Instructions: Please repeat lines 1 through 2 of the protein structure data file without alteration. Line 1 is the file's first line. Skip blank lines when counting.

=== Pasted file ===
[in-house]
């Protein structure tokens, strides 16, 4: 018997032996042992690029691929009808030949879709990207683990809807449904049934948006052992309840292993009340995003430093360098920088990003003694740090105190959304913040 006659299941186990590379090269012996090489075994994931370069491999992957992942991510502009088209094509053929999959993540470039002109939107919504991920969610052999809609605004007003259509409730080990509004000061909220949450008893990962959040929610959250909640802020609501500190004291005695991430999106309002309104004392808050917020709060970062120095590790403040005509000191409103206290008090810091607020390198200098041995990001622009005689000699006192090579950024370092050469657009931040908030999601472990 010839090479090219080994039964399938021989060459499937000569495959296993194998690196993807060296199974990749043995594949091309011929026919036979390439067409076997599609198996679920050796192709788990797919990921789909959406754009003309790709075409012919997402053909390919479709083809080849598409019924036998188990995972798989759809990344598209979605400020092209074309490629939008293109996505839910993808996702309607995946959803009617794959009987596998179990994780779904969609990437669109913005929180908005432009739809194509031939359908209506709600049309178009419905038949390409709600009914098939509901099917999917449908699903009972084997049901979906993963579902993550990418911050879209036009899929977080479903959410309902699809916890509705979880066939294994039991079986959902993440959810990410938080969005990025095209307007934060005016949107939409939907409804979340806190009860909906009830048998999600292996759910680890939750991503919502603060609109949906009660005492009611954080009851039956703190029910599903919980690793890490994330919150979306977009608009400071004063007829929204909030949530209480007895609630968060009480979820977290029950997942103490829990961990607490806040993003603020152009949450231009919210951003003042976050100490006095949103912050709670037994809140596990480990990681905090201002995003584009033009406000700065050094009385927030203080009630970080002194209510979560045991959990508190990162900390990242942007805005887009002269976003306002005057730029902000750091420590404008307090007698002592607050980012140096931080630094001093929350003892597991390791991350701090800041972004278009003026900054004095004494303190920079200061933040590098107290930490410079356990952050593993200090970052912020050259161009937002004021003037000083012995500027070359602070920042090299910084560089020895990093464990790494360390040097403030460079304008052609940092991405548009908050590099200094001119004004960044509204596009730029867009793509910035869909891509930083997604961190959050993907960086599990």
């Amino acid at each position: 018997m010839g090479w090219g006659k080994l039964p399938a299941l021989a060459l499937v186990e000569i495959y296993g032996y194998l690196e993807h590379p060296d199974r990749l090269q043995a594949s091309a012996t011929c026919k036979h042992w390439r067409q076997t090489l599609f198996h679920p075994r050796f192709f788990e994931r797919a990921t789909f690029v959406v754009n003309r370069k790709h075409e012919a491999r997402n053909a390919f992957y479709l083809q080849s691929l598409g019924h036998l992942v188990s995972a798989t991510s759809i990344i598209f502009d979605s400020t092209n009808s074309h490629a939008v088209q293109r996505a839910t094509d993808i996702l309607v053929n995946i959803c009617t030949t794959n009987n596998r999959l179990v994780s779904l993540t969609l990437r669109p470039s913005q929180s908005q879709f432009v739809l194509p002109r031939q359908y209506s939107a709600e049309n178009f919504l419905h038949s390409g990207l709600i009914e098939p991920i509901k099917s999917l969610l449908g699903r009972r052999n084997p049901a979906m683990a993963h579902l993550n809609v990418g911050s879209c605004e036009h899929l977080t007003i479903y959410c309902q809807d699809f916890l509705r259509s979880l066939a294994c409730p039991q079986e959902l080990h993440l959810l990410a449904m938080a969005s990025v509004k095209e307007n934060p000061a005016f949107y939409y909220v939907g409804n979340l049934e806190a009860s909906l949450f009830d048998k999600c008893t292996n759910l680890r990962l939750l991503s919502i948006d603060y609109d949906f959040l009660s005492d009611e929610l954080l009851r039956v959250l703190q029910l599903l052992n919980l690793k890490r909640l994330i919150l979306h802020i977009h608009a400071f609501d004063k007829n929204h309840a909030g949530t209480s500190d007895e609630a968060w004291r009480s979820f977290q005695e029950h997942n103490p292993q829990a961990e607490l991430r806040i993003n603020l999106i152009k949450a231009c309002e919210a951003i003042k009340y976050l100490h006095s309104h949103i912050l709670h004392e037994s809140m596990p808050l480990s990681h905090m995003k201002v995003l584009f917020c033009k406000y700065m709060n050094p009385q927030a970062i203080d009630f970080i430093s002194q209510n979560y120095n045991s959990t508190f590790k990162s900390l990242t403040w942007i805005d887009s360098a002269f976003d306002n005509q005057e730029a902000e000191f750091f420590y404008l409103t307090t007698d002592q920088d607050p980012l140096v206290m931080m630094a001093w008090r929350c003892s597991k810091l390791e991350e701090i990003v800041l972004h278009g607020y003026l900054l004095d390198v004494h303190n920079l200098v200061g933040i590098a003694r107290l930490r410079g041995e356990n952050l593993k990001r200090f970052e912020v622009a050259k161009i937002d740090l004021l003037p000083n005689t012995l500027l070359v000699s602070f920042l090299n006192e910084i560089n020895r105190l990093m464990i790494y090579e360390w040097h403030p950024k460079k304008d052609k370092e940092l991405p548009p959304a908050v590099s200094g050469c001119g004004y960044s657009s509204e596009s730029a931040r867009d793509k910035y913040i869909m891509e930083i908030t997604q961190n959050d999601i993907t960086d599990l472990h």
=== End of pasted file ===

[in-house]
């Protein structure tokens, strides 16, 4: 018997032996042992690029691929009808030949879709990207683990809807449904049934948006052992309840292993009340995003430093360098920088990003003694740090105190959304913040 006659299941186990590379090269012996090489075994994931370069491999992957992942991510502009088209094509053929999959993540470039002109939107919504991920969610052999809609605004007003259509409730080990509004000061909220949450008893990962959040929610959250909640802020609501500190004291005695991430999106309002309104004392808050917020709060970062120095590790403040005509000191409103206290008090810091607020390198200098041995990001622009005689000699006192090579950024370092050469657009931040908030999601472990 010839090479090219080994039964399938021989060459499937000569495959296993194998690196993807060296199974990749043995594949091309011929026919036979390439067409076997599609198996679920050796192709788990797919990921789909959406754009003309790709075409012919997402053909390919479709083809080849598409019924036998188990995972798989759809990344598209979605400020092209074309490629939008293109996505839910993808996702309607995946959803009617794959009987596998179990994780779904969609990437669109913005929180908005432009739809194509031939359908209506709600049309178009419905038949390409709600009914098939509901099917999917449908699903009972084997049901979906993963579902993550990418911050879209036009899929977080479903959410309902699809916890509705979880066939294994039991079986959902993440959810990410938080969005990025095209307007934060005016949107939409939907409804979340806190009860909906009830048998999600292996759910680890939750991503919502603060609109949906009660005492009611954080009851039956703190029910599903919980690793890490994330919150979306977009608009400071004063007829929204909030949530209480007895609630968060009480979820977290029950997942103490829990961990607490806040993003603020152009949450231009919210951003003042976050100490006095949103912050709670037994809140596990480990990681905090201002995003584009033009406000700065050094009385927030203080009630970080002194209510979560045991959990508190990162900390990242942007805005887009002269976003306002005057730029902000750091420590404008307090007698002592607050980012140096931080630094001093929350003892597991390791991350701090800041972004278009003026900054004095004494303190920079200061933040590098107290930490410079356990952050593993200090970052912020050259161009937002004021003037000083012995500027070359602070920042090299910084560089020895990093464990790494360390040097403030460079304008052609940092991405548009908050590099200094001119004004960044509204596009730029867009793509910035869909891509930083997604961190959050993907960086599990």